For Busch, run-in with Kahne merely hard racing
May 17, 2013, David Caraviello, NASCAR.com
CONCORD, N.C. -- If Kyle Busch had to do it over again, he still wouldn’t give an inch.
“You run up front, and you try for wins,” the Joe Gibbs Racing driver said Friday at Charlotte Motor Speedway. “In the last 30 laps, you’ve got to give it everything you’ve got. You’re not there to roll over and let a guy go.”
He certainly didn’t do that last Saturday night at Darlington Raceway, when Busch held his ground and kept the lead over Kasey Kahne in a tense one-on-one battle that left the No. 5 car fishtailing into the outside wall. While it wasn’t clear whether the two cars made contact, in Kahne’s eyes, it didn’t matter -- the Hendrick Motorsports driver was still left incensed over being on the wrong end of his third on-track tussle with Busch this season.
To Busch -- who didn’t comment after the race last weekend -- the incident at Darlington was just hard racing, although he acknowledged that he and Kahne are building quite a history. They were also involved in accidents at Daytona and Talladega, both the result of Busch inadvertently turning Kahne in tight drafting traffic on the restrictor-plate tracks.
“I don’t know why it keeps happening the way it is,” Busch said before practice for Saturday’s NASCAR Sprint All-Star Race. “But this last week was just hard racing, and it certainly became unfortunate. But it does look a little redundant, so I get that part of it, too.”
The situation is made all the more strange by the fact that otherwise, Kahne and Busch seem to have no issues with one another. Busch used to drive the No. 5 car that Kahne now pilots, and said he still has plenty of friends over in Hendrick’s 5/24 shop, which fields the cars of Kahne and Jeff Gordon -- among them Gordon’s crew chief Alan Gustafson, who once called the shots for the No. 5 car, a few engineers and mechanics left over from Busch’s days at Hendrick, and a tire specialist who once worked on the No. 18 program at Gibbs.
So there doesn’t appear to be any underlying personal beef between Busch and Kahne, emphasized by the fact that Busch called Kahne to apologize the week after the big Talladega crash. The two “have communicated” this week, Busch added. But as Jimmie Johnson well knows, a series of run-ins with the same driver doesn’t necessarily always stem from hard feelings. The five-time Sprint Cup champion once had an ongoing saga with Kurt Busch, whom he got along with fine off the track, even if he couldn’t stay out of his way on it.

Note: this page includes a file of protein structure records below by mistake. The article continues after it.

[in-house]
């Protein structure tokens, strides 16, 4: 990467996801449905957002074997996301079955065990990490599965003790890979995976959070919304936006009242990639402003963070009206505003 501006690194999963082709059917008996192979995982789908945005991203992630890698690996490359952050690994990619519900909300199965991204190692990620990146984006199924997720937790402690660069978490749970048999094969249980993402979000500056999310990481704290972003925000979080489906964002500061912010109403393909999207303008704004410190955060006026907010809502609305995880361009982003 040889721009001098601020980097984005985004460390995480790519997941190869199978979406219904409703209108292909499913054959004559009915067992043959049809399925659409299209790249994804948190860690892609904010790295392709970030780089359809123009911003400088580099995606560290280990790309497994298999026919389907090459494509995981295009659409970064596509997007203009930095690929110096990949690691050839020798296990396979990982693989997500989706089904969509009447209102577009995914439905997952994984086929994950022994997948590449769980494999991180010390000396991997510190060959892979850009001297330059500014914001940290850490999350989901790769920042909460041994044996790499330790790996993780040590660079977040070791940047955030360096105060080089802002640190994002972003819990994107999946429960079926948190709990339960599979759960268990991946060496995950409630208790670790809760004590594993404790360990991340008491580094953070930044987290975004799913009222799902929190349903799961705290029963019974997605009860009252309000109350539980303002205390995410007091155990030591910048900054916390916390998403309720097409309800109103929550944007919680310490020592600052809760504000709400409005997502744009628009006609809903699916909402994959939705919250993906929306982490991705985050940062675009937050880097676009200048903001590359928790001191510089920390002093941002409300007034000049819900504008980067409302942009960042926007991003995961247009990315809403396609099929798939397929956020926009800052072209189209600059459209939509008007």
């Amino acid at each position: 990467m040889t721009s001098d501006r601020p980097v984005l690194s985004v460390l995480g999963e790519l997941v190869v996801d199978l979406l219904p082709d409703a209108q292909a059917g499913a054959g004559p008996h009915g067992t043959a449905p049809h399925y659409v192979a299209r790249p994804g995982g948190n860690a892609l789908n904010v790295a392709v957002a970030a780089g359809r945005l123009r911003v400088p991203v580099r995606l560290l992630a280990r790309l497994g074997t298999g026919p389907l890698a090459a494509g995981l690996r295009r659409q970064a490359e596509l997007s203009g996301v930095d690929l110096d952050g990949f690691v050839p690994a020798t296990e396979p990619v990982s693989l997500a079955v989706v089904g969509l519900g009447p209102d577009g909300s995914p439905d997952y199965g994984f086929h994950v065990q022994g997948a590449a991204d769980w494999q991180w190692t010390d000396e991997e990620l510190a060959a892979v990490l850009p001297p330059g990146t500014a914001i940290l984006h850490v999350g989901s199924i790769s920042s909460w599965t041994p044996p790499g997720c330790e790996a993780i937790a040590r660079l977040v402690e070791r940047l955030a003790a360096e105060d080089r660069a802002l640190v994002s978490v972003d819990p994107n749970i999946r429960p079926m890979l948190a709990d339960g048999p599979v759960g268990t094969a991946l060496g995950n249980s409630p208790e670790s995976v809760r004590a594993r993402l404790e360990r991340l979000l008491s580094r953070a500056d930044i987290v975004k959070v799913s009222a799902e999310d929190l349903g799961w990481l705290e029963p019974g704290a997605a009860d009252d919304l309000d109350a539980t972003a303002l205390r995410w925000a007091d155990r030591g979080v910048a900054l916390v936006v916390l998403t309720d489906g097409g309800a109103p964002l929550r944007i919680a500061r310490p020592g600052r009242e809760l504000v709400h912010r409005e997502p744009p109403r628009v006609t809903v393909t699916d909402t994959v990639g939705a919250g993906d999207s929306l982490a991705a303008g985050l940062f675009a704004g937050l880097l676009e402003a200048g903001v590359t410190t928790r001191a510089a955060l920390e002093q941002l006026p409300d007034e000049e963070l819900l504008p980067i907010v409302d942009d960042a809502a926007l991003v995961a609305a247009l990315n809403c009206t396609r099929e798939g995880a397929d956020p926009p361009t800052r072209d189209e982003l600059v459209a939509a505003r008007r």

“After talking to both of then, they’re both frustrated. Kasey’s come out on the losing end of it three times and is more frustrated than Kyle, but it’s not like Kyle has an issue with him. It’s just been stuff. We’ve all been through that,” said Johnson, a teammate of Kahne at Hendrick.
“I’ve had it with Kurt, I had it with Sterling Marlin in like ’03, ’04. It’s really no fun when it happens, and you have a magnet for whatever car it is, and it goes on. The way I’ve been able to break the cycle is, you just consciously have to get away. After one wreck, it wasn’t on purpose, you’re like, ‘OK. No big deal.’ Second one happens, and you’re like, ‘Oh, man, I honestly didn’t mean to do it.’ And then it goes to a third time, and you’re like -- ‘OK, if I see you coming, I’m getting the hell out of the way. You go by, I’ll go over here.’ You just have to try to make it stop that way.”
Busch said the incidents at Daytona and Talladega were simply mistakes -- in the former Busch ran over Kahne after the No. 5 car checked up, in the latter Busch turned Kahne trying to slip back in line in the draft. Darlington, though, was a different beast. They were in the last 30 laps, on a track where passing can be difficult, and beyond the last scheduled pit stop. In that situation, Busch gave no quarter, and believes he shouldn’t be expected to.
“If I would have let him go, I don’t know if I could have gotten back by him,” said Busch, who led 265 laps at Darlington but wound up sixth after cutting a tire. “It was a little difficult to pass, and he did seem to have a good car on the long runs, so I knew that protecting my spot was what I had to do at that particular point. But racing up front, racing hard, I’m sure there’ll be a moment when it comes back on me. I expect it. It’s fine. I just told Kasey, I said, ‘Don’t make it hurt too bad.’ ”
Busch was joking, but -- does he expect any kind of retaliation, particularly Saturday night in a non-points exhibition? “I don’t think Kasey’s that kind of guy,” he said. “But if it happens, I’ll understand.”
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